Hello there TEFL teachers! If you have been teaching English to speakers of other languages for a long time, you may be already be aware of the different target audiences. You may have already experienced what it’s like to teach English to groups of different ages.
If that is not your case and you are new in the business, you may think that you will probably be teaching kids, teens or adults…but there is more! The elderly learns other languages too, and they do so with such fierce motivation and steadiness that will blow your mind. Like any other group, they have their own idiosyncrasies we need to consider when teaching EFL.
1. Be patient, my friend
When teaching EFL, you will need to be first a human, then a teacher. This becomes especially relevant with senior learners. You may find that their memory does not allow them to absorb things as quickly as the younger students or that they need more time to learn new and complex grammatical structures. You may also find that their eyesight and hearing are not that sharp. You will need to take this into account, so you don’t rush them.
Progress will come but you will have to adapt to their pace and rhythm and give them as much time as necessary. If you do so, they will be most grateful. What is important is that you get to listen to their needs and don’t underestimate them. A 60-year-old student will not have the same capacities as the one who is 75 but on the whole older people will surprise you beyond your woildest imagination. They will also know more about life so there will be a two-way learning.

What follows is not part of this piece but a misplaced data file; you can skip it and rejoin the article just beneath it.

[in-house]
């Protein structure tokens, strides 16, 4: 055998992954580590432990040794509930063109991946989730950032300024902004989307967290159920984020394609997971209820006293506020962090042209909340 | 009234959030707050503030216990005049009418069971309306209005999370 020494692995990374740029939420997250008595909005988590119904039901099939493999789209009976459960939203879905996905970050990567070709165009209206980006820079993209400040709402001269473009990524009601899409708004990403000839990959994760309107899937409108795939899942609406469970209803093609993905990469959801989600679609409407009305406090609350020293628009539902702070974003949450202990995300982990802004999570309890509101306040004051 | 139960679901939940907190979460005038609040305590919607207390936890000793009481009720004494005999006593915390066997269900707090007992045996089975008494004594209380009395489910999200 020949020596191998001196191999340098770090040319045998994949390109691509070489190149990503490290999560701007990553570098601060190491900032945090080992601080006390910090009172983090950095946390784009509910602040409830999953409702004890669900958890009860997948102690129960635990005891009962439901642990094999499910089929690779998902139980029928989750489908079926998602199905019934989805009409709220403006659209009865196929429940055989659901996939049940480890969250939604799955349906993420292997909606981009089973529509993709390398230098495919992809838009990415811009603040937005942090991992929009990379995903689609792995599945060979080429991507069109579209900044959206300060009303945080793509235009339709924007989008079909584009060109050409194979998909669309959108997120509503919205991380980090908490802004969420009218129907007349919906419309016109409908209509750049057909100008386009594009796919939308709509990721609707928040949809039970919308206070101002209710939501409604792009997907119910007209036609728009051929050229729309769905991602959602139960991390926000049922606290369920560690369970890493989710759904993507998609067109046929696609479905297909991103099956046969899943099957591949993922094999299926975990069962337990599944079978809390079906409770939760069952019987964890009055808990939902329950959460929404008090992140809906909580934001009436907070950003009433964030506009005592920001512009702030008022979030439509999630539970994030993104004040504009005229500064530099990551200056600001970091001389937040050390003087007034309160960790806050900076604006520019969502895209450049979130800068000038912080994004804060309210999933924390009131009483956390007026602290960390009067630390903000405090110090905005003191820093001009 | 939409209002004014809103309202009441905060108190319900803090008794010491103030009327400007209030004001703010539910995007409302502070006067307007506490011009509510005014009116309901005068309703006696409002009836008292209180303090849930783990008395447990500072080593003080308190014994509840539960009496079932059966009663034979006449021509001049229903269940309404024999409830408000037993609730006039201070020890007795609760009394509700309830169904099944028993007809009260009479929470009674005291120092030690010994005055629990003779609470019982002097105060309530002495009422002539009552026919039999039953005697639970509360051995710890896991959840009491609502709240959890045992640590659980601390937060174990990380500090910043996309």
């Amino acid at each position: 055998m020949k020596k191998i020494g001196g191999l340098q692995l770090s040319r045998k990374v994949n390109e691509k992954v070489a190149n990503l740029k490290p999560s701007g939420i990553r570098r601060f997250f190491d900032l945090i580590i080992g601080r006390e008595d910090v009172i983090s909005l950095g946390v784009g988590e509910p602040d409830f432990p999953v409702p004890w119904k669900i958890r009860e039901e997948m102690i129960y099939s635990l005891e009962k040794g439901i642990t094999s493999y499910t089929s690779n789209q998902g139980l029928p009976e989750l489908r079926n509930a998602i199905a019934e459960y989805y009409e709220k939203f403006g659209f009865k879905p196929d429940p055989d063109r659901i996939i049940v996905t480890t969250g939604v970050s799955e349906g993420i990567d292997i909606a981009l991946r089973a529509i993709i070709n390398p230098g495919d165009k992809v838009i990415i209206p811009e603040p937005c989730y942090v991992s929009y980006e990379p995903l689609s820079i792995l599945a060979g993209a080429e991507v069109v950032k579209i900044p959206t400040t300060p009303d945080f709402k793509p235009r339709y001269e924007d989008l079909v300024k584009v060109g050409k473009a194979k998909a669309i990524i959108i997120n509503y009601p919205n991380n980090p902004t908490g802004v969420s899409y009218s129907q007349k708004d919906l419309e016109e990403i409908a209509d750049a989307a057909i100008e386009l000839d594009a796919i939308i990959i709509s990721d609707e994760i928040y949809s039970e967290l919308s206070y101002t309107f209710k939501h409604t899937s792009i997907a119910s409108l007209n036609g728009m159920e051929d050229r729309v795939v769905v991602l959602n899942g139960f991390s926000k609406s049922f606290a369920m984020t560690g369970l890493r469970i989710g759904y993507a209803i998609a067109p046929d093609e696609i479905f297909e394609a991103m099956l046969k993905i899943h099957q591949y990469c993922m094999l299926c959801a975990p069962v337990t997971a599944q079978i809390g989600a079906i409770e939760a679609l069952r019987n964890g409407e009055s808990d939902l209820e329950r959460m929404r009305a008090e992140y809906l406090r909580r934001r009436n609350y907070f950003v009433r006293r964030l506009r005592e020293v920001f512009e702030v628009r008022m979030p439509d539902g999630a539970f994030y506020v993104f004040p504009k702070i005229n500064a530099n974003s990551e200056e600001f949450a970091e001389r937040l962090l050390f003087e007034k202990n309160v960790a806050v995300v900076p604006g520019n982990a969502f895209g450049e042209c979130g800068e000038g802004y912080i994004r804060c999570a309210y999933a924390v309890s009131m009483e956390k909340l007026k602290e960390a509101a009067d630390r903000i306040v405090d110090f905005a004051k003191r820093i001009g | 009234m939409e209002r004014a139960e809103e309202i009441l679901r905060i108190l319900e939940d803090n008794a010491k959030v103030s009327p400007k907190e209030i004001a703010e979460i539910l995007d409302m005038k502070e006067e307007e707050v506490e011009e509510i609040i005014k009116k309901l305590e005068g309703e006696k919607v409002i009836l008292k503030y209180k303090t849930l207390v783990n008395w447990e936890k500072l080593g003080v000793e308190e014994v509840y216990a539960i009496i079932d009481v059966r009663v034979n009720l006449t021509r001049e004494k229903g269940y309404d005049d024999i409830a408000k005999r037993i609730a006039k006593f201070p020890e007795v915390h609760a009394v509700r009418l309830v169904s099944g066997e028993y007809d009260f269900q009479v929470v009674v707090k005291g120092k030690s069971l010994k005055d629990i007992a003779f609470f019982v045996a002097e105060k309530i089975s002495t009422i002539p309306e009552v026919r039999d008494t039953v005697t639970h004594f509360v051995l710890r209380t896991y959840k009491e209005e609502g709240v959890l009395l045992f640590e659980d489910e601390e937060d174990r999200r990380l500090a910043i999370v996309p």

2. Take into account their motivation levels
This is something spectacular. While teaching EFL to kids will have you struggling at times to keep them motivated and satisfied, senior students have high motivation levels. They are self-directed learners, that is, they come to English classes with a clear purpose in mind. You will not need to remind them about homework, incomplete projects, uncorrected vocabulary, they will just do it. They will take classes very seriously, and if they are not happy with something, they will tell you straight away. When we are young, we may be more guarded with our feelings, our likes, dislikes but senior learners will tell you exactly as they see it.
3. Listen… always listen
You will find out that many seniors like talking about themselves, their personal experiences, their stories, and their families. Try to be more flexible with your lesson plans. Leave some room for just talking, your senior students just sharing something interesting. Of course, you might find that your student is a lonely senior citizen with no one to speak to the whole day. In cases like this, weigh your objectives and preferences. You are an EFL teacher, not a shrink so you are not obligated to come to class to teach English and end up listening to the student’s woes for an hour or so. Bear in mind as well as all students, regardless of age are different so you may have to focus on tasks personally relevant to them.
4. Beware of new technologies
New technologies are cool, and they are, undoubtedly, a powerful tool to incorporate into our EFL classes. However, remember that senior students are not millennials and they are not that used to smartphones, educational apps and such. So, if expect your elderly students to do a PowerPoint presentation on a book that they have read, think again, it’s not going to work. They might think of you as nothing less than an alien expecting them to achieve superhuman goals. Maybe you can stick to the tried and tested methods of handouts, work sheets, visuals, nothing too complex.
Finally, teaching senior learners is an extremely rewarding experience you will learn a lot from. Their willingness to learn, gratitude, high motivation, and affection will make you grow as a person and as a teacher in ways you could have never imagine.